After the news that culture secretary, Nadine Dorries, is to freeze the BBC licence fee for the next two years with plans to scrap the funding model by 2027, the BBC Director-General Tim Davie and chairman Richard Sharp, have issued a statement.
“Given the breadth of services we provide, the Licence Fee represents excellent value for money. There are very good reasons for investing in what the BBC can do for the British public and the UK around the world. A freeze in the first two years of this settlement means the BBC will now have to absorb inflation. That is disappointing – not just for Licence Fee payers, but also for the cultural industries who rely on the BBC for the important work they do across the UK. The BBC’s income for UK services is already 30 percent lower in real terms than it was ten years ago. We will set out the implications of the settlement later, before the end of the financial year, but it will necessitate tougher choices which will impact Licence Fee payers.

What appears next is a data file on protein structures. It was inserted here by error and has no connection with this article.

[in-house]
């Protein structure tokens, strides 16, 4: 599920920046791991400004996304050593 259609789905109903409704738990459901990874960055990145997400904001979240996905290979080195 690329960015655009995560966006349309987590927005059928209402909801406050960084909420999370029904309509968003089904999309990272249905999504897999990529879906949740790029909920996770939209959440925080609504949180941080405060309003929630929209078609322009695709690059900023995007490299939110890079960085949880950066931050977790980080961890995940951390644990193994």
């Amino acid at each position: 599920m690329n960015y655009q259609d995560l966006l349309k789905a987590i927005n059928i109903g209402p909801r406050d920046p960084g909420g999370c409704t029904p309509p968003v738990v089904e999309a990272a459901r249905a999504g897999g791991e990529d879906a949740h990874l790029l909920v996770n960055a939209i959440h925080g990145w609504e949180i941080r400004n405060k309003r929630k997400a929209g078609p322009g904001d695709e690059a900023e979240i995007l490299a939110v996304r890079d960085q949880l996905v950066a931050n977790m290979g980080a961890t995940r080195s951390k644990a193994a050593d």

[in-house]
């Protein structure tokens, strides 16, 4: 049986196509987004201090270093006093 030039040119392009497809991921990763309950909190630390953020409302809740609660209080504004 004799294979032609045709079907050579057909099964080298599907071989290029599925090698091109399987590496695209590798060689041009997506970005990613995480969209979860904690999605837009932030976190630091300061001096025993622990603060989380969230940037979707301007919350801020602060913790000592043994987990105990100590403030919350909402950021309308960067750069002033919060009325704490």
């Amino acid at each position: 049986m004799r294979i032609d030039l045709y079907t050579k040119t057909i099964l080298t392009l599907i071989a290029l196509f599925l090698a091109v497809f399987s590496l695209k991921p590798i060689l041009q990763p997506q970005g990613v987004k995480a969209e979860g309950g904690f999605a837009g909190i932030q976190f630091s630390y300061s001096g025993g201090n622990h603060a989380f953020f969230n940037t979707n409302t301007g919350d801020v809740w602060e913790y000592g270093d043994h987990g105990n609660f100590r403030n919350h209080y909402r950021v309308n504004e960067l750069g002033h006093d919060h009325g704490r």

“While there will be challenges, we do have the financial stability of the Licence Fee, which is crucial. We have the certainty of a six year deal for the funding of the BBC: two years cash flat and four years keeping pace with inflation.
“We have great faith in the BBC and its future. We will do everything to ensure the BBC continues to punch above its weight for Britain and for audiences around the world. We will continue to drive an ambitious programme of reform moving more of our output across the UK, transitioning the organisation to a digital future and delivering distinctive and impartial content. We have a uniquely talented team of people at the BBC who are focussed on delivering this for the public.
“We actively look forward to the national debate on the next Charter and, of course, all options should be considered. The BBC is owned by the public and their voice must always be the loudest when it comes to determining the BBC’s future.”
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